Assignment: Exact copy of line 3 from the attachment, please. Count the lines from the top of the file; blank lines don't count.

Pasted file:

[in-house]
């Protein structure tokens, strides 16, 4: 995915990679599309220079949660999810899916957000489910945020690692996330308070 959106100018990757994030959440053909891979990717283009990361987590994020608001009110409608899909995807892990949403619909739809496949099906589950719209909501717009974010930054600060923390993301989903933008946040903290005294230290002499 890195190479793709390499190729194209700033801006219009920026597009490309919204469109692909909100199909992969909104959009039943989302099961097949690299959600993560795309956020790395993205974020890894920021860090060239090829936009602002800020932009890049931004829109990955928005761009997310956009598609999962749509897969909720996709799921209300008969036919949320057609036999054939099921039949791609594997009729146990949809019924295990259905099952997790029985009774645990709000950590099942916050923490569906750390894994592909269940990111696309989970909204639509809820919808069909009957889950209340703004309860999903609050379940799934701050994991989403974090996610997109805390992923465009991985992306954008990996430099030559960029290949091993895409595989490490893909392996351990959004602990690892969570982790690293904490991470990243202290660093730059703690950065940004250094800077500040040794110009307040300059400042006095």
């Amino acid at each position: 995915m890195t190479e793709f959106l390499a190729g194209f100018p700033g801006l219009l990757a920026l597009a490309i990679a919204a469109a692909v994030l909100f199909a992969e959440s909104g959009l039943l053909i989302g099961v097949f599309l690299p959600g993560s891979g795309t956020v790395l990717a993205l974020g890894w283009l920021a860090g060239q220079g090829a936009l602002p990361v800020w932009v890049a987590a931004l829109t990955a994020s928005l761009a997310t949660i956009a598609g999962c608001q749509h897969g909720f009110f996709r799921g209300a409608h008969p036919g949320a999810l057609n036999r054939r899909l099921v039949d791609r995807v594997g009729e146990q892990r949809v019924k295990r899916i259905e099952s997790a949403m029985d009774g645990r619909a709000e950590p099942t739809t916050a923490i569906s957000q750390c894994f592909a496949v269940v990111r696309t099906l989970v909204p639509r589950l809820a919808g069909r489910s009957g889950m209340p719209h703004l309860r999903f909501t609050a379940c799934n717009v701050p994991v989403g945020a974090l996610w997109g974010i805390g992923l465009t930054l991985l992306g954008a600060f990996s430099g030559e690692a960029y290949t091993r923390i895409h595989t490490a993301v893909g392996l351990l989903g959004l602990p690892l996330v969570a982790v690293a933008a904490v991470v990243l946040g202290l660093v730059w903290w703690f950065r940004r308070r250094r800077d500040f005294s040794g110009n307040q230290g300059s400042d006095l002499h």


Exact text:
């Amino acid at each position: 995915m890195t190479e793709f959106l390499a190729g194209f100018p700033g801006l219009l990757a920026l597009a490309i990679a919204a469109a692909v994030l909100f199909a992969e959440s909104g959009l039943l053909i989302g099961v097949f599309l690299p959600g993560s891979g795309t956020v790395l990717a993205l974020g890894w283009l920021a860090g060239q220079g090829a936009l602002p990361v800020w932009v890049a987590a931004l829109t990955a994020s928005l761009a997310t949660i956009a598609g999962c608001q749509h897969g909720f009110f996709r799921g209300a409608h008969p036919g949320a999810l057609n036999r054939r899909l099921v039949d791609r995807v594997g009729e146990q892990r949809v019924k295990r899916i259905e099952s997790a949403m029985d009774g645990r619909a709000e950590p099942t739809t916050a923490i569906s957000q750390c894994f592909a496949v269940v990111r696309t099906l989970v909204p639509r589950l809820a919808g069909r489910s009957g889950m209340p719209h703004l309860r999903f909501t609050a379940c799934n717009v701050p994991v989403g945020a974090l996610w997109g974010i805390g992923l465009t930054l991985l992306g954008a600060f990996s430099g030559e690692a960029y290949t091993r923390i895409h595989t490490a993301v893909g392996l351990l989903g959004l602990p690892l996330v969570a982790v690293a933008a904490v991470v990243l946040g202290l660093v730059w903290w703690f950065r940004r308070r250094r800077d500040f005294s040794g110009n307040q230290g300059s400042d006095l002499h």